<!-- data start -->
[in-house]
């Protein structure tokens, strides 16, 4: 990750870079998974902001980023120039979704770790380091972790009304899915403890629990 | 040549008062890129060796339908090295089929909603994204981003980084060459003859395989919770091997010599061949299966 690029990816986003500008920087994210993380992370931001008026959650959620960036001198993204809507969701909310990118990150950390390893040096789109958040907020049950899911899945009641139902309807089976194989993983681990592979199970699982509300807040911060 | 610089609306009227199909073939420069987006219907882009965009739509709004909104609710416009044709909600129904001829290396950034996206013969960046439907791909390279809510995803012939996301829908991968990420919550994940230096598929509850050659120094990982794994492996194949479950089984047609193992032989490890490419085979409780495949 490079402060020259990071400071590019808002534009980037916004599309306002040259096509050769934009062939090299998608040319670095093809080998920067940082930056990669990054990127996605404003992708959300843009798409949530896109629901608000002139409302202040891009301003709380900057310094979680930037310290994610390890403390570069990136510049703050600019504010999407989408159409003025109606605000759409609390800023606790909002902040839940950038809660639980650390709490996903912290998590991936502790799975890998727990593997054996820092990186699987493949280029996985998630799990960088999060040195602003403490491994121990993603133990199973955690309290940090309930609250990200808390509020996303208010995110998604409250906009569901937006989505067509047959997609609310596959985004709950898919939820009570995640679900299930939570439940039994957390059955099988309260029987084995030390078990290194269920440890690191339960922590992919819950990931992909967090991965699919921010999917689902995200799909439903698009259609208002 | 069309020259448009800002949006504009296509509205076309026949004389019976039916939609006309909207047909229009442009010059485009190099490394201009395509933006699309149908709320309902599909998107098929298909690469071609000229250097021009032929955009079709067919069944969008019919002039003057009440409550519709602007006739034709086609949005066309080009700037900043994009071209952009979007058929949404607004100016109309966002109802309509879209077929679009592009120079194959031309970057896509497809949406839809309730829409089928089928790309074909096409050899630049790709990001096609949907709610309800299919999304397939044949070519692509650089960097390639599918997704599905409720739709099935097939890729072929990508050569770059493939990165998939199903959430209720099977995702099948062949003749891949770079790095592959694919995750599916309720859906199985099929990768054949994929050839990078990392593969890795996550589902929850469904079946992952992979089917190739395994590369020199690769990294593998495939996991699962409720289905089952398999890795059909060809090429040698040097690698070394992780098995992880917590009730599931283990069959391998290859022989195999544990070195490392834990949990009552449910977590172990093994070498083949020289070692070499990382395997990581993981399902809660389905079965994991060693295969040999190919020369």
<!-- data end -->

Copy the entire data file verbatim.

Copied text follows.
[in-house]
């Protein structure tokens, strides 16, 4: 990750870079998974902001980023120039979704770790380091972790009304899915403890629990 | 040549008062890129060796339908090295089929909603994204981003980084060459003859395989919770091997010599061949299966 690029990816986003500008920087994210993380992370931001008026959650959620960036001198993204809507969701909310990118990150950390390893040096789109958040907020049950899911899945009641139902309807089976194989993983681990592979199970699982509300807040911060 | 610089609306009227199909073939420069987006219907882009965009739509709004909104609710416009044709909600129904001829290396950034996206013969960046439907791909390279809510995803012939996301829908991968990420919550994940230096598929509850050659120094990982794994492996194949479950089984047609193992032989490890490419085979409780495949 490079402060020259990071400071590019808002534009980037916004599309306002040259096509050769934009062939090299998608040319670095093809080998920067940082930056990669990054990127996605404003992708959300843009798409949530896109629901608000002139409302202040891009301003709380900057310094979680930037310290994610390890403390570069990136510049703050600019504010999407989408159409003025109606605000759409609390800023606790909002902040839940950038809660639980650390709490996903912290998590991936502790799975890998727990593997054996820092990186699987493949280029996985998630799990960088999060040195602003403490491994121990993603133990199973955690309290940090309930609250990200808390509020996303208010995110998604409250906009569901937006989505067509047959997609609310596959985004709950898919939820009570995640679900299930939570439940039994957390059955099988309260029987084995030390078990290194269920440890690191339960922590992919819950990931992909967090991965699919921010999917689902995200799909439903698009259609208002 | 069309020259448009800002949006504009296509509205076309026949004389019976039916939609006309909207047909229009442009010059485009190099490394201009395509933006699309149908709320309902599909998107098929298909690469071609000229250097021009032929955009079709067919069944969008019919002039003057009440409550519709602007006739034709086609949005066309080009700037900043994009071209952009979007058929949404607004100016109309966002109802309509879209077929679009592009120079194959031309970057896509497809949406839809309730829409089928089928790309074909096409050899630049790709990001096609949907709610309800299919999304397939044949070519692509650089960097390639599918997704599905409720739709099935097939890729072929990508050569770059493939990165998939199903959430209720099977995702099948062949003749891949770079790095592959694919995750599916309720859906199985099929990768054949994929050839990078990392593969890795996550589902929850469904079946992952992979089917190739395994590369020199690769990294593998495939996991699962409720289905089952398999890795059909060809090429040698040097690698070394992780098995992880917590009730599931283990069959391998290859022989195999544990070195490392834990949990009552449910977590172990093994070498083949020289070692070499990382395997990581993981399902809660389905079965994991060693295969040999190919020369």